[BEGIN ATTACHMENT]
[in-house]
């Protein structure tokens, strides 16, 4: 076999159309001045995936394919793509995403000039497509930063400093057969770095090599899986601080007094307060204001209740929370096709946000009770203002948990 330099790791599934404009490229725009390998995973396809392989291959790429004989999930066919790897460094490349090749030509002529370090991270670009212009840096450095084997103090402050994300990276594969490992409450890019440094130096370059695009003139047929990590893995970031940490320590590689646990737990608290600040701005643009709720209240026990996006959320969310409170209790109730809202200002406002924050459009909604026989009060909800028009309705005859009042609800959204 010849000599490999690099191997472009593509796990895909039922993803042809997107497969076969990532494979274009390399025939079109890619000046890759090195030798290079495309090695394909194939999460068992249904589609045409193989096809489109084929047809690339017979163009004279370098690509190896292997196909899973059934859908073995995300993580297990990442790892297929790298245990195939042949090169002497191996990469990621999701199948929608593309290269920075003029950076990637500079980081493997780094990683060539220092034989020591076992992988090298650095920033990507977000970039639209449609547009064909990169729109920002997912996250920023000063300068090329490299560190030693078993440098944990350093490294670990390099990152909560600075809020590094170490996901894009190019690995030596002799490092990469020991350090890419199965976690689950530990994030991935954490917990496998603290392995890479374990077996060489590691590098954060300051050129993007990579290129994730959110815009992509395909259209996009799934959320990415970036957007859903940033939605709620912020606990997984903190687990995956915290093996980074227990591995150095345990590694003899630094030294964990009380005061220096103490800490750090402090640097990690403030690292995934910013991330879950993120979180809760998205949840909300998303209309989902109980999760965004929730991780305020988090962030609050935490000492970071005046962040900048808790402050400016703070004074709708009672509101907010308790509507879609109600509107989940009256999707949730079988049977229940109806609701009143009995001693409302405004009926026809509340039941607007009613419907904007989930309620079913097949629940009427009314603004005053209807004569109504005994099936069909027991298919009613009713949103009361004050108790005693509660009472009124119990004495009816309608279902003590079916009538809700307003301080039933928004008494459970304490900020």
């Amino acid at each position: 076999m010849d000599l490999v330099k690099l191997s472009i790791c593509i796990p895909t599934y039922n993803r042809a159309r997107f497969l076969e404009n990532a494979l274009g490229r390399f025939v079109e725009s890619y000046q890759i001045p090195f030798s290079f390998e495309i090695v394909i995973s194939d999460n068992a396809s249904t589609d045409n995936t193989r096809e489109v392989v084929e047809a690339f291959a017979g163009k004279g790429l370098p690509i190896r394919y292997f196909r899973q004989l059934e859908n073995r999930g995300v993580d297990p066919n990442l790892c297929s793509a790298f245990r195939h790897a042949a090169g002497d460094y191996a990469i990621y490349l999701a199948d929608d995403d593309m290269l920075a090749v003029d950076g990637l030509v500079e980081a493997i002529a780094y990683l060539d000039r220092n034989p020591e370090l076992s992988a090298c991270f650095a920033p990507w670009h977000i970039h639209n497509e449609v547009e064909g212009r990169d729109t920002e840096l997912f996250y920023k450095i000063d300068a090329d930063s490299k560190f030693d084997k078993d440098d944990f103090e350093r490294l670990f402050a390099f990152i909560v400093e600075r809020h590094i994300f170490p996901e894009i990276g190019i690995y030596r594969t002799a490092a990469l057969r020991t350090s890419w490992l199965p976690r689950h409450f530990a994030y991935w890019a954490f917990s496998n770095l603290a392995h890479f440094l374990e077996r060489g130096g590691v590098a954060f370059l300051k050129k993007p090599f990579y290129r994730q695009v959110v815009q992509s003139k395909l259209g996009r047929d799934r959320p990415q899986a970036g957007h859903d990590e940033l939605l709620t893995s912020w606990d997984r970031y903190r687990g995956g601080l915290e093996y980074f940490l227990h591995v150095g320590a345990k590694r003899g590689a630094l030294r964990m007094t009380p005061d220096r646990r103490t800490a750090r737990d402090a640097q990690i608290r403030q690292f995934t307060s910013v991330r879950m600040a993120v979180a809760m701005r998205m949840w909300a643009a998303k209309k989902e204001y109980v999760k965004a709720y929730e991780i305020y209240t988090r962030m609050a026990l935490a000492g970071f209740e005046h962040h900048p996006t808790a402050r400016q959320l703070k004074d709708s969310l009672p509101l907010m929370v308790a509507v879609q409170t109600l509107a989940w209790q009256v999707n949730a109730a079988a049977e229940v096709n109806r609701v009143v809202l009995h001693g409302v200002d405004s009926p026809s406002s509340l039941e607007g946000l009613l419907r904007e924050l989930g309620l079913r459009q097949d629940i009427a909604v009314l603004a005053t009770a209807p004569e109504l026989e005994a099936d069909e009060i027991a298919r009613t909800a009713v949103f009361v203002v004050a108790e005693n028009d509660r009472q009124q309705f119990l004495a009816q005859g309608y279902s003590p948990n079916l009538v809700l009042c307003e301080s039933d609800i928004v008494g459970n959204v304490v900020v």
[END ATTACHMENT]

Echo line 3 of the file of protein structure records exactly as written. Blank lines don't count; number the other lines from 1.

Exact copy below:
């Amino acid at each position: 076999m010849d000599l490999v330099k690099l191997s472009i790791c593509i796990p895909t599934y039922n993803r042809a159309r997107f497969l076969e404009n990532a494979l274009g490229r390399f025939v079109e725009s890619y000046q890759i001045p090195f030798s290079f390998e495309i090695v394909i995973s194939d999460n068992a396809s249904t589609d045409n995936t193989r096809e489109v392989v084929e047809a690339f291959a017979g163009k004279g790429l370098p690509i190896r394919y292997f196909r899973q004989l059934e859908n073995r999930g995300v993580d297990p066919n990442l790892c297929s793509a790298f245990r195939h790897a042949a090169g002497d460094y191996a990469i990621y490349l999701a199948d929608d995403d593309m290269l920075a090749v003029d950076g990637l030509v500079e980081a493997i002529a780094y990683l060539d000039r220092n034989p020591e370090l076992s992988a090298c991270f650095a920033p990507w670009h977000i970039h639209n497509e449609v547009e064909g212009r990169d729109t920002e840096l997912f996250y920023k450095i000063d300068a090329d930063s490299k560190f030693d084997k078993d440098d944990f103090e350093r490294l670990f402050a390099f990152i909560v400093e600075r809020h590094i994300f170490p996901e894009i990276g190019i690995y030596r594969t002799a490092a990469l057969r020991t350090s890419w490992l199965p976690r689950h409450f530990a994030y991935w890019a954490f917990s496998n770095l603290a392995h890479f440094l374990e077996r060489g130096g590691v590098a954060f370059l300051k050129k993007p090599f990579y290129r994730q695009v959110v815009q992509s003139k395909l259209g996009r047929d799934r959320p990415q899986a970036g957007h859903d990590e940033l939605l709620t893995s912020w606990d997984r970031y903190r687990g995956g601080l915290e093996y980074f940490l227990h591995v150095g320590a345990k590694r003899g590689a630094l030294r964990m007094t009380p005061d220096r646990r103490t800490a750090r737990d402090a640097q990690i608290r403030q690292f995934t307060s910013v991330r879950m600040a993120v979180a809760m701005r998205m949840w909300a643009a998303k209309k989902e204001y109980v999760k965004a709720y929730e991780i305020y209240t988090r962030m609050a026990l935490a000492g970071f209740e005046h962040h900048p996006t808790a402050r400016q959320l703070k004074d709708s969310l009672p509101l907010m929370v308790a509507v879609q409170t109600l509107a989940w209790q009256v999707n949730a109730a079988a049977e229940v096709n109806r609701v009143v809202l009995h001693g409302v200002d405004s009926p026809s406002s509340l039941e607007g946000l009613l419907r904007e924050l989930g309620l079913r459009q097949d629940i009427a909604v009314l603004a005053t009770a209807p004569e109504l026989e005994a099936d069909e009060i027991a298919r009613t909800a009713v949103f009361v203002v004050a108790e005693n028009d509660r009472q009124q309705f119990l004495a009816q005859g309608y279902s003590p948990n079916l009538v809700l009042c307003e301080s039933d609800i928004v008494g459970n959204v304490v900020v």